Tech is both attractive and hard. It requires patience and persistence. It can be hard to stick with it. Having the systems in place required to enter the field and stick with it is the difference-maker. It doesn’t matter if you are an aspiring developer or an experienced digital marketer. These three things will guarantee success, provided you continue to grow and use your creative muscle around what they look like. If you feel stuck in your learning or career, consider if you need to approach these from a different perspective.
Practice every day.
Get a Mentor.
Ask (specific) questions.
Get a Mentor
Get a mentor. Maybe 2 or 3. Not 12, but maybe 2 or 3. I know there are lots of people out there who are more than happy to help you, if only you ask. It will require some leg work because not everyone will be able to give you the help you need. I recently listened to this podcast from Amy Porterfield on Finding a Mentor. I’ve followed Amy for a while and I can tell you she is consistent with who she listens to. That is an important part of mentor selection. You want someone you can listen to now and in the future, ideally. That will require that you find someone who is growth oriented and will continue to achieve bigger results. If not, you may pass your mentor up in certain areas and that’s okay. If you find yourself frustrated by your mentor, consider if it is time to move on to the next level. That’s okay. Your mentor can move to your peer group.
In identifying an initial mentor, consider if they have done what you want to do, even if that is only in one area. You might know much more about different one topic and that could be a great benefit of your relationship — you could exchange information about your areas of expertise. Typically, however, your mentor has been down the path you are trying to go. I think it’s great to get someone who has had great success in the field you are looking to enter, but at least one of your mentors should be someone who is just a step or two in front of you. They will have really actionable information and be able to help you with mechanics and specifics.
But don’t sell yourself short. Maybe that third mentor could be someone who is really successful in your desired field. Maybe you found them because of a book they wrote or a class they taught. Don’t be afraid to reach out to someone who feels like a “stretch”. It will likely take time, and persistence. That doesn’t mean being annoying. In fact, the most common reason you would annoy them is if you tried to push too hard too fast. Instead, if a mentor is worth the time, be patient by adding value to them. Share their stuff. Recommend their book. Let them know how you are sharing their info. Social media makes this infinitely easier. The one mentor that takes a while might be your 3rd mentor. You could find 2 rather quickly who have been down your path recently and then take your time to find a mentor who is more of a reach. It will help you grow and give them value. Everyone likes to know how they are making a difference.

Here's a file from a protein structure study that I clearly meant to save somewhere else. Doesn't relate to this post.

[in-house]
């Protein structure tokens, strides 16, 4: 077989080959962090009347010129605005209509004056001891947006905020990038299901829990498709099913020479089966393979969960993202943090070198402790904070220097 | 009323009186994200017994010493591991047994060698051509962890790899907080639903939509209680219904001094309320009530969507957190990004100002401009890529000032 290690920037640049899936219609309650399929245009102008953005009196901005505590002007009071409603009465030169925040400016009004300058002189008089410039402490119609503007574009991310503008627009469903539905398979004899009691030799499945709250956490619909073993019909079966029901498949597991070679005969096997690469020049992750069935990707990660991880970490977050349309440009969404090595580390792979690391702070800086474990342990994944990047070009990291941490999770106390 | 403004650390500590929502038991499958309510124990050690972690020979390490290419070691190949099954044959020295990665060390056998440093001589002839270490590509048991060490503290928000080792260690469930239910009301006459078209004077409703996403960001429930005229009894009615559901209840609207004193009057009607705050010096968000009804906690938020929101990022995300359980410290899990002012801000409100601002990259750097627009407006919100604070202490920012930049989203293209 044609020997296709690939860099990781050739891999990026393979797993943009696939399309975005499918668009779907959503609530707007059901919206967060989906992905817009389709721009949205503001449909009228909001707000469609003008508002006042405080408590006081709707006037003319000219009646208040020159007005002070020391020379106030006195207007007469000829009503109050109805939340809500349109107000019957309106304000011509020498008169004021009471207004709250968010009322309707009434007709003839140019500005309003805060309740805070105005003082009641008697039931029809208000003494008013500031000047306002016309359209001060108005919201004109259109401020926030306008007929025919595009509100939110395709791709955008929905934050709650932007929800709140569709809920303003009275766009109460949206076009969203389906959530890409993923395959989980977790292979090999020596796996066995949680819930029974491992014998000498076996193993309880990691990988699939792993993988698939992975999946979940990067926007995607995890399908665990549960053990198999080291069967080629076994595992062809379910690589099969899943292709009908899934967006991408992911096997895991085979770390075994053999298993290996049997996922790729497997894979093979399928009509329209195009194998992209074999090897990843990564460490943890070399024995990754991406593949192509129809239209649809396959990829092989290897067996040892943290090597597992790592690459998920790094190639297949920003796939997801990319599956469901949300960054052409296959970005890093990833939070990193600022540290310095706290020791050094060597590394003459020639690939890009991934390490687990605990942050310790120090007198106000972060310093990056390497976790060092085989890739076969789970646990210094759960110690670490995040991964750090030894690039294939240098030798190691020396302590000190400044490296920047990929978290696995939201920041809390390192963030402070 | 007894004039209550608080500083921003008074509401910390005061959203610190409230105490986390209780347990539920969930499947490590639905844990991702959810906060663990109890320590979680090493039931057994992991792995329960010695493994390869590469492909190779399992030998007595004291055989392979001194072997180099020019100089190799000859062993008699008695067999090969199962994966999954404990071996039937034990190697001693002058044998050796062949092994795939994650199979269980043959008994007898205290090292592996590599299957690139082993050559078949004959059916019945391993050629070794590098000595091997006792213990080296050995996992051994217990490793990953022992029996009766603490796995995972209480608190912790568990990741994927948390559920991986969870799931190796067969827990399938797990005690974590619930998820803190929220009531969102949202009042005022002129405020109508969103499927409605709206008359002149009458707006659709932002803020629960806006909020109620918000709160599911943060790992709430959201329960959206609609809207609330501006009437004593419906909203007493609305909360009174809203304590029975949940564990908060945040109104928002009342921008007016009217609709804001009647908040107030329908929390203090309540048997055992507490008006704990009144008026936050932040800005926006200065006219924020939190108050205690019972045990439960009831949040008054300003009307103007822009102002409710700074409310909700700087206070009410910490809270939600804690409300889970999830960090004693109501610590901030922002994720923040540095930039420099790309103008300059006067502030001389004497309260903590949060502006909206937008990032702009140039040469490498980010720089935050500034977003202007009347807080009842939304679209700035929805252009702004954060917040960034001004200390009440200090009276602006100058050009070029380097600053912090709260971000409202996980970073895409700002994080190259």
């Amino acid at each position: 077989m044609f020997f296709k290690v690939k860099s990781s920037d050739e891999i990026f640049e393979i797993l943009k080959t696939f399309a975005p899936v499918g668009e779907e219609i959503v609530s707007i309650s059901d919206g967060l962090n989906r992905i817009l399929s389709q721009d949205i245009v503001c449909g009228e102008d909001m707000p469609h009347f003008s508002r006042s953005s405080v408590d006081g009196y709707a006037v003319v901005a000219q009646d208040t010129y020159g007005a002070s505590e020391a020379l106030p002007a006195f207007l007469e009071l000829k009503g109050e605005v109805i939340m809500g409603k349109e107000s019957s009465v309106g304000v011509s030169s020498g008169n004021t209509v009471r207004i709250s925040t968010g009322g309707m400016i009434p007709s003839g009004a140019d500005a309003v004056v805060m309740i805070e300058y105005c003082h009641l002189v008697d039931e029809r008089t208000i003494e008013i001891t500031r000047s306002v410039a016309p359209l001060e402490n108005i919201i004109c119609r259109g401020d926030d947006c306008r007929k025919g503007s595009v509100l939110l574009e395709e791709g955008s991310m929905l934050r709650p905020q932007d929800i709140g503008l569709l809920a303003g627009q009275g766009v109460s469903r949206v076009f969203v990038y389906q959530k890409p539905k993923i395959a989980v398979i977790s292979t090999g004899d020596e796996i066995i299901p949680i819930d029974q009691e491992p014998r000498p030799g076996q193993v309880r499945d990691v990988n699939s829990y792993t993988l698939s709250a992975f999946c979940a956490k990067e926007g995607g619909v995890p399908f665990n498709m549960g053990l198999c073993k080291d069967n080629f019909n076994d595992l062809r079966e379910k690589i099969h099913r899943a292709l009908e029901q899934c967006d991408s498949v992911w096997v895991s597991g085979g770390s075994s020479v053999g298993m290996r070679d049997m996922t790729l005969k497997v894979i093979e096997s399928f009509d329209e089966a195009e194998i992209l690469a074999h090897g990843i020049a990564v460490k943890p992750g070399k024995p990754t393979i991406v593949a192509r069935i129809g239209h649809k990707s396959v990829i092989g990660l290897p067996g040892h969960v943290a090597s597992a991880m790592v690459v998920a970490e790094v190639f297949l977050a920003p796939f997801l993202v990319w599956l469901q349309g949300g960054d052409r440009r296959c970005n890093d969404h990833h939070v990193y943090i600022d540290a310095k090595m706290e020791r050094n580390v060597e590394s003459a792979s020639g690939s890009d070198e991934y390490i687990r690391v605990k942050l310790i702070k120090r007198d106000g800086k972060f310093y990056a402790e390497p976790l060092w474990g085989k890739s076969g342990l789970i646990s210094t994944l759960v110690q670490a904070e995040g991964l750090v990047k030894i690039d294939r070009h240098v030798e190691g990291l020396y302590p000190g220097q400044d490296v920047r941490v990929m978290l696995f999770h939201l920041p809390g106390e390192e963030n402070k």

Practice every day
Practice every day is already happening for those who have been in the field for a while so challenge yourself to practice something new. How can you approach your work differently? What if you didn’t do the same things you have been doing? Test that out.
For newbies, however, the daily practice thing is how you get to the next item on our list — ask specific questions. Asking general questions typically means you haven’t put the time and thought into something that is required. That can feel harsh and frustrating because frequently, we’ve been working really hard and *feel* like we should have the right questions. It’s okay, if you don’t know your question or you feel overwhelmed. The solution is to narrow your focus. What is the one challenge in front of you? How can you solve that? If you’ve hit a roadblock…
Ask (specific) questions
Who can you ask? How can you phrase it in a way that enables you to get the answer and get it quickly?
In development, the frequent answer is to share code. I know that to beginners that feels hard and revealing. In my work, I got on camera — a lot. I record video podcasts, do FB Lives and create video content for my courses. I understand that it can be scary. I’m not a fan of pictures or being on video so I was really scared when I started — and it showed. But I got better by doing it. Every day. When people tell me that they are nervous being on the video, I say — I can fix that! They are always amazed! Until I tell them to go on camera every day for two weeks and you will be cured. They don’t really like that answer:( It does work though! So if you don’t like sharing your code or wireframes (ahem, You are techY coachees!), do it every day for two weeks and you will find the magic! The magic in specificity.
Learning how to solve YOUR specific question in tech will be the magic answer because you will learn why you think the way you do and how to learn even more and do even better. You will get feedback that is really helpful and moves you forward. You will also get feedback that is unhelpful and requires you to become more certain in your decision making. It’s okay to decide you don’t agree with someone’s opinion of your work. That’s actually great! It’s that type of thinking that makes you really successful in tech because different experiences and different software designs are what will make your product stand out. Repeating what others have done will lead to a boring and monotonous tech landscape. Doing it differently is interesting and will bring users who think more like you or want what you want.
So be brave and share your work, asking really specific questions! Do that, while you practice daily and find 3 mentors and your technology success is guaranteed!